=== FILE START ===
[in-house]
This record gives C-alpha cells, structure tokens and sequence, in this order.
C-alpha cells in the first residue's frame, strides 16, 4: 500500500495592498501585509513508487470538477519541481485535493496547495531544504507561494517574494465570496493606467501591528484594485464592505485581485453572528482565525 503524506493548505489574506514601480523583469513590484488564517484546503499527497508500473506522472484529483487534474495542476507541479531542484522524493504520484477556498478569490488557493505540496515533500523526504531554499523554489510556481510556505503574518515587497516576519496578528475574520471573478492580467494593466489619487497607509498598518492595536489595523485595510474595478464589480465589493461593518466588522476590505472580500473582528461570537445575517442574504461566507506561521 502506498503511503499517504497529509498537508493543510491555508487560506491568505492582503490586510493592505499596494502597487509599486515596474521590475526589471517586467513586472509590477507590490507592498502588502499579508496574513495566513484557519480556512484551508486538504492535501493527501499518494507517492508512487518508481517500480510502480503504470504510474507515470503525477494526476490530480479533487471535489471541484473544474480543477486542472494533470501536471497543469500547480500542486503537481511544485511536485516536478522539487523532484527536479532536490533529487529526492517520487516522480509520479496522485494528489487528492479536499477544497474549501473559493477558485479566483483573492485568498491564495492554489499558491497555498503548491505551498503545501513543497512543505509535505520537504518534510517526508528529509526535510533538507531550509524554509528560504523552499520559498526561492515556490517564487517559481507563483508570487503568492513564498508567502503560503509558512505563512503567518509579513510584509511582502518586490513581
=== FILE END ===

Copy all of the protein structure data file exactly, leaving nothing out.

[in-house]
This record gives C-alpha cells, structure tokens and sequence, in this order.
C-alpha cells in the first residue's frame, strides 16, 4: 500500500495592498501585509513508487470538477519541481485535493496547495531544504507561494517574494465570496493606467501591528484594485464592505485581485453572528482565525 503524506493548505489574506514601480523583469513590484488564517484546503499527497508500473506522472484529483487534474495542476507541479531542484522524493504520484477556498478569490488557493505540496515533500523526504531554499523554489510556481510556505503574518515587497516576519496578528475574520471573478492580467494593466489619487497607509498598518492595536489595523485595510474595478464589480465589493461593518466588522476590505472580500473582528461570537445575517442574504461566507506561521 502506498503511503499517504497529509498537508493543510491555508487560506491568505492582503490586510493592505499596494502597487509599486515596474521590475526589471517586467513586472509590477507590490507592498502588502499579508496574513495566513484557519480556512484551508486538504492535501493527501499518494507517492508512487518508481517500480510502480503504470504510474507515470503525477494526476490530480479533487471535489471541484473544474480543477486542472494533470501536471497543469500547480500542486503537481511544485511536485516536478522539487523532484527536479532536490533529487529526492517520487516522480509520479496522485494528489487528492479536499477544497474549501473559493477558485479566483483573492485568498491564495492554489499558491497555498503548491505551498503545501513543497512543505509535505520537504518534510517526508528529509526535510533538507531550509524554509528560504523552499520559498526561492515556490517564487517559481507563483508570487503568492513564498508567502503560503509558512505563512503567518509579513510584509511582502518586490513581